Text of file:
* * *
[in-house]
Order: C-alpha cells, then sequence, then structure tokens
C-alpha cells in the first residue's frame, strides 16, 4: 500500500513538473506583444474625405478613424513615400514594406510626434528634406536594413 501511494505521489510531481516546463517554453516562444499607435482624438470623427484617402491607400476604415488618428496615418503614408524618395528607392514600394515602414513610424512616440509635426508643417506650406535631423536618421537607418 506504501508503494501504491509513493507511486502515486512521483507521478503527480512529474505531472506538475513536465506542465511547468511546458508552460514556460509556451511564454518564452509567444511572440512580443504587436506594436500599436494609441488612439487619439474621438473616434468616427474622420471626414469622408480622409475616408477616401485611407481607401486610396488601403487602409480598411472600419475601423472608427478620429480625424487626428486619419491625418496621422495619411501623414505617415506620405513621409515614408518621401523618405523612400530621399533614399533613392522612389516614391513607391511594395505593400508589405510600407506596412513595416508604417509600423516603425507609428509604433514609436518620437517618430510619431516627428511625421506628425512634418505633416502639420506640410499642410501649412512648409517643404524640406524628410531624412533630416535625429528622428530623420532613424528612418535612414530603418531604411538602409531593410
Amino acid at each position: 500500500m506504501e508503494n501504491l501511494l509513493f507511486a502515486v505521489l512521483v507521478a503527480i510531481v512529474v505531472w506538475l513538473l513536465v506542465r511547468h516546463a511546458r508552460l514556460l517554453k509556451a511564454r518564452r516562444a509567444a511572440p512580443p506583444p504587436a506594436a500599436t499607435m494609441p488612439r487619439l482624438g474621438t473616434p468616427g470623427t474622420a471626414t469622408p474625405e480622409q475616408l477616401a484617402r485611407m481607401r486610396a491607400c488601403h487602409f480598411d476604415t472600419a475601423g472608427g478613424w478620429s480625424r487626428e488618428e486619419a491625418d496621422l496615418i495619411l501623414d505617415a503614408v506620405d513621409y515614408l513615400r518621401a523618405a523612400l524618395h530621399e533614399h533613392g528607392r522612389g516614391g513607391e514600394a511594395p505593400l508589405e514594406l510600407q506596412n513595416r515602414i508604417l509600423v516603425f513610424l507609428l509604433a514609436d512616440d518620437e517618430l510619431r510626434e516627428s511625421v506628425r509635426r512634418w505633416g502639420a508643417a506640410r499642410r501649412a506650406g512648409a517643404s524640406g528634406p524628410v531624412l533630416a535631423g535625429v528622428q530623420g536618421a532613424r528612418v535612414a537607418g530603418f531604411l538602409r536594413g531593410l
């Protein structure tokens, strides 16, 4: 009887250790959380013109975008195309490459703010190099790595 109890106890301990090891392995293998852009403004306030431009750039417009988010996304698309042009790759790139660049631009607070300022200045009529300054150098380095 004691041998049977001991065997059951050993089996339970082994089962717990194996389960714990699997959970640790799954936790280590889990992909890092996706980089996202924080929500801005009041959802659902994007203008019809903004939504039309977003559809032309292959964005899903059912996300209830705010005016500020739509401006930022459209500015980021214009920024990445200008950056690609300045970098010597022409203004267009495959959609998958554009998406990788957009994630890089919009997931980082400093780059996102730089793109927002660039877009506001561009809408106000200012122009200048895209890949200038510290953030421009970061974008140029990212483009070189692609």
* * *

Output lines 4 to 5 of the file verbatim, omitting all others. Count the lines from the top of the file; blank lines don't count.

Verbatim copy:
Amino acid at each position: 500500500m506504501e508503494n501504491l501511494l509513493f507511486a502515486v505521489l512521483v507521478a503527480i510531481v512529474v505531472w506538475l513538473l513536465v506542465r511547468h516546463a511546458r508552460l514556460l517554453k509556451a511564454r518564452r516562444a509567444a511572440p512580443p506583444p504587436a506594436a500599436t499607435m494609441p488612439r487619439l482624438g474621438t473616434p468616427g470623427t474622420a471626414t469622408p474625405e480622409q475616408l477616401a484617402r485611407m481607401r486610396a491607400c488601403h487602409f480598411d476604415t472600419a475601423g472608427g478613424w478620429s480625424r487626428e488618428e486619419a491625418d496621422l496615418i495619411l501623414d505617415a503614408v506620405d513621409y515614408l513615400r518621401a523618405a523612400l524618395h530621399e533614399h533613392g528607392r522612389g516614391g513607391e514600394a511594395p505593400l508589405e514594406l510600407q506596412n513595416r515602414i508604417l509600423v516603425f513610424l507609428l509604433a514609436d512616440d518620437e517618430l510619431r510626434e516627428s511625421v506628425r509635426r512634418w505633416g502639420a508643417a506640410r499642410r501649412a506650406g512648409a517643404s524640406g528634406p524628410v531624412l533630416a535631423g535625429v528622428q530623420g536618421a532613424r528612418v535612414a537607418g530603418f531604411l538602409r536594413g531593410l
């Protein structure tokens, strides 16, 4: 009887250790959380013109975008195309490459703010190099790595 109890106890301990090891392995293998852009403004306030431009750039417009988010996304698309042009790759790139660049631009607070300022200045009529300054150098380095 004691041998049977001991065997059951050993089996339970082994089962717990194996389960714990699997959970640790799954936790280590889990992909890092996706980089996202924080929500801005009041959802659902994007203008019809903004939504039309977003559809032309292959964005899903059912996300209830705010005016500020739509401006930022459209500015980021214009920024990445200008950056690609300045970098010597022409203004267009495959959609998958554009998406990788957009994630890089919009997931980082400093780059996102730089793109927002660039877009506001561009809408106000200012122009200048895209890949200038510290953030421009970061974008140029990212483009070189692609």